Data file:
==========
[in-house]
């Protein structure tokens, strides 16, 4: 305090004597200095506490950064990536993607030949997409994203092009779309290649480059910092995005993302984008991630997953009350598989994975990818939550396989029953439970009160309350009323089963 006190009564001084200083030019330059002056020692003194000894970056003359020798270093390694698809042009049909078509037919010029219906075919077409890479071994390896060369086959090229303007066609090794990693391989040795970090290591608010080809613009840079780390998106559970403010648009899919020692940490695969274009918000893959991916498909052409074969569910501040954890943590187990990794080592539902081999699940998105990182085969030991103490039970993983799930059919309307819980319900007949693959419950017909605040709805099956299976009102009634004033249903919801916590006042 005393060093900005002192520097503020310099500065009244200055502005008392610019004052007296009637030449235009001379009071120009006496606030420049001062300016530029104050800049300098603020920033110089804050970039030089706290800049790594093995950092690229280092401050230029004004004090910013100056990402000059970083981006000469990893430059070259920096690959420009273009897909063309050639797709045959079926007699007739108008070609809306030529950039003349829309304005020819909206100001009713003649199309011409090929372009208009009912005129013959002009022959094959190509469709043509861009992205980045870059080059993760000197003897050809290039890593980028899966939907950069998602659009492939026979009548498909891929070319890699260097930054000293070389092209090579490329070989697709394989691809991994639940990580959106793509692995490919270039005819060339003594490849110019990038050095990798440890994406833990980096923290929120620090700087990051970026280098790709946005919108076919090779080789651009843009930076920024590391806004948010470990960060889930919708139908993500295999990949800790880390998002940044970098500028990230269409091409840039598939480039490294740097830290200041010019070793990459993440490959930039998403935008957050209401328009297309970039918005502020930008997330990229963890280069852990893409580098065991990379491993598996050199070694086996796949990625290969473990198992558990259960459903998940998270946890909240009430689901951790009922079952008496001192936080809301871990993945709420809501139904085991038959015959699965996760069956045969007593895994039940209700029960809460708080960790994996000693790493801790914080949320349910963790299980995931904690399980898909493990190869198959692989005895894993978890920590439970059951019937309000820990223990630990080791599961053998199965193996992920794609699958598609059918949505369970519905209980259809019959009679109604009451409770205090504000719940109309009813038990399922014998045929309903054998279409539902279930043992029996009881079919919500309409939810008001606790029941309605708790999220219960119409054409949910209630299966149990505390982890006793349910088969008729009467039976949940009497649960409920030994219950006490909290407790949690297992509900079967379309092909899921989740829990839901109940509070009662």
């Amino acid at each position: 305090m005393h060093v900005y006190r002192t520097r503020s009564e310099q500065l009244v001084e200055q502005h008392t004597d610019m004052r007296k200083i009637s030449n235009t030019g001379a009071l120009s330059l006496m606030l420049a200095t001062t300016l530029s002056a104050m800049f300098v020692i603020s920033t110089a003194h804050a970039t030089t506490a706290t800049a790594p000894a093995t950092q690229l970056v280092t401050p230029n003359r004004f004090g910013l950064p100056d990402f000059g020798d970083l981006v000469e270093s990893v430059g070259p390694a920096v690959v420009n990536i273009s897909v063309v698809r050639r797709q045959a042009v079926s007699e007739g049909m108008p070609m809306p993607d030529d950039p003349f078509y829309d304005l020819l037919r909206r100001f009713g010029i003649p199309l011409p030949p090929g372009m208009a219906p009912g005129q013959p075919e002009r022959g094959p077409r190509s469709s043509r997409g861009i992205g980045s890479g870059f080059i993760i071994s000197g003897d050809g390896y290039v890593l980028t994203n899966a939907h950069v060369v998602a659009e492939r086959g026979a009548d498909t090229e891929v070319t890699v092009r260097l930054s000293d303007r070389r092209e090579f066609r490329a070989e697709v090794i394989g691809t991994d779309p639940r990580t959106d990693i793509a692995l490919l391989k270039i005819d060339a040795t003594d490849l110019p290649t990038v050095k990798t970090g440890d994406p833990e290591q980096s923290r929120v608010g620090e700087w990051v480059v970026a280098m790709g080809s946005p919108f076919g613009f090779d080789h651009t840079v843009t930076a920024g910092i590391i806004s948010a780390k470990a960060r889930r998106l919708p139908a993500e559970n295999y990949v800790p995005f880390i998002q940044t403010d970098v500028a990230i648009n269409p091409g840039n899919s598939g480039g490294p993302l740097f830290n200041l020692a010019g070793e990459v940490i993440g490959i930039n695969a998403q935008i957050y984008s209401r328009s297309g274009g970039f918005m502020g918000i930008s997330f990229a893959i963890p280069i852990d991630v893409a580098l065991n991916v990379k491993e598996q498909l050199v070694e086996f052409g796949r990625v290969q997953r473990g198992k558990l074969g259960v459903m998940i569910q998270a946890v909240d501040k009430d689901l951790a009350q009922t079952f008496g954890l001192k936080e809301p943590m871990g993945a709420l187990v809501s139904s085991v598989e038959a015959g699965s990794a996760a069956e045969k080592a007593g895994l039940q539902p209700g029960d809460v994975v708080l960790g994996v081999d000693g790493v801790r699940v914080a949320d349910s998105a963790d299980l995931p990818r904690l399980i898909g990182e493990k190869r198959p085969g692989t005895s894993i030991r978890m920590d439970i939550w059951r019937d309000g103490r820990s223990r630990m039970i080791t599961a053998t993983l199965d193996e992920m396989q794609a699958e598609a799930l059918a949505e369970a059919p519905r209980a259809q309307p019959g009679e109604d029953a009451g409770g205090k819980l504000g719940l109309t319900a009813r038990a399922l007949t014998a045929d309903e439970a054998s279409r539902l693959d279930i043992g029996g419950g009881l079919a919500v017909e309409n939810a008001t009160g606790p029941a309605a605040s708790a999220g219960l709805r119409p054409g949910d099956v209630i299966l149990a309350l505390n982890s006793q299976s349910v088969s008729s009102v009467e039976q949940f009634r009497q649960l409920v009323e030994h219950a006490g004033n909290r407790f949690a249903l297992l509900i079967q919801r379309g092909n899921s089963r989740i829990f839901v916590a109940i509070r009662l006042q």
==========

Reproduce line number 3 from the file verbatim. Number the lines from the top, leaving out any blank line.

């Amino acid at each position: 305090m005393h060093v900005y006190r002192t520097r503020s009564e310099q500065l009244v001084e200055q502005h008392t004597d610019m004052r007296k200083i009637s030449n235009t030019g001379a009071l120009s330059l006496m606030l420049a200095t001062t300016l530029s002056a104050m800049f300098v020692i603020s920033t110089a003194h804050a970039t030089t506490a706290t800049a790594p000894a093995t950092q690229l970056v280092t401050p230029n003359r004004f004090g910013l950064p100056d990402f000059g020798d970083l981006v000469e270093s990893v430059g070259p390694a920096v690959v420009n990536i273009s897909v063309v698809r050639r797709q045959a042009v079926s007699e007739g049909m108008p070609m809306p993607d030529d950039p003349f078509y829309d304005l020819l037919r909206r100001f009713g010029i003649p199309l011409p030949p090929g372009m208009a219906p009912g005129q013959p075919e002009r022959g094959p077409r190509s469709s043509r997409g861009i992205g980045s890479g870059f080059i993760i071994s000197g003897d050809g390896y290039v890593l980028t994203n899966a939907h950069v060369v998602a659009e492939r086959g026979a009548d498909t090229e891929v070319t890699v092009r260097l930054s000293d303007r070389r092209e090579f066609r490329a070989e697709v090794i394989g691809t991994d779309p639940r990580t959106d990693i793509a692995l490919l391989k270039i005819d060339a040795t003594d490849l110019p290649t990038v050095k990798t970090g440890d994406p833990e290591q980096s923290r929120v608010g620090e700087w990051v480059v970026a280098m790709g080809s946005p919108f076919g613009f090779d080789h651009t840079v843009t930076a920024g910092i590391i806004s948010a780390k470990a960060r889930r998106l919708p139908a993500e559970n295999y990949v800790p995005f880390i998002q940044t403010d970098v500028a990230i648009n269409p091409g840039n899919s598939g480039g490294p993302l740097f830290n200041l020692a010019g070793e990459v940490i993440g490959i930039n695969a998403q935008i957050y984008s209401r328009s297309g274009g970039f918005m502020g918000i930008s997330f990229a893959i963890p280069i852990d991630v893409a580098l065991n991916v990379k491993e598996q498909l050199v070694e086996f052409g796949r990625v290969q997953r473990g198992k558990l074969g259960v459903m998940i569910q998270a946890v909240d501040k009430d689901l951790a009350q009922t079952f008496g954890l001192k936080e809301p943590m871990g993945a709420l187990v809501s139904s085991v598989e038959a015959g699965s990794a996760a069956e045969k080592a007593g895994l039940q539902p209700g029960d809460v994975v708080l960790g994996v081999d000693g790493v801790r699940v914080a949320d349910s998105a963790d299980l995931p990818r904690l399980i898909g990182e493990k190869r198959p085969g692989t005895s894993i030991r978890m920590d439970i939550w059951r019937d309000g103490r820990s223990r630990m039970i080791t599961a053998t993983l199965d193996e992920m396989q794609a699958e598609a799930l059918a949505e369970a059919p519905r209980a259809q309307p019959g009679e109604d029953a009451g409770g205090k819980l504000g719940l109309t319900a009813r038990a399922l007949t014998a045929d309903e439970a054998s279409r539902l693959d279930i043992g029996g419950g009881l079919a919500v017909e309409n939810a008001t009160g606790p029941a309605a605040s708790a999220g219960l709805r119409p054409g949910d099956v209630i299966l149990a309350l505390n982890s006793q299976s349910v088969s008729s009102v009467e039976q949940f009634r009497q649960l409920v009323e030994h219950a006490g004033n909290r407790f949690a249903l297992l509900i079967q919801r379309g092909n899921s089963r989740i829990f839901v916590a109940i509070r009662l006042q």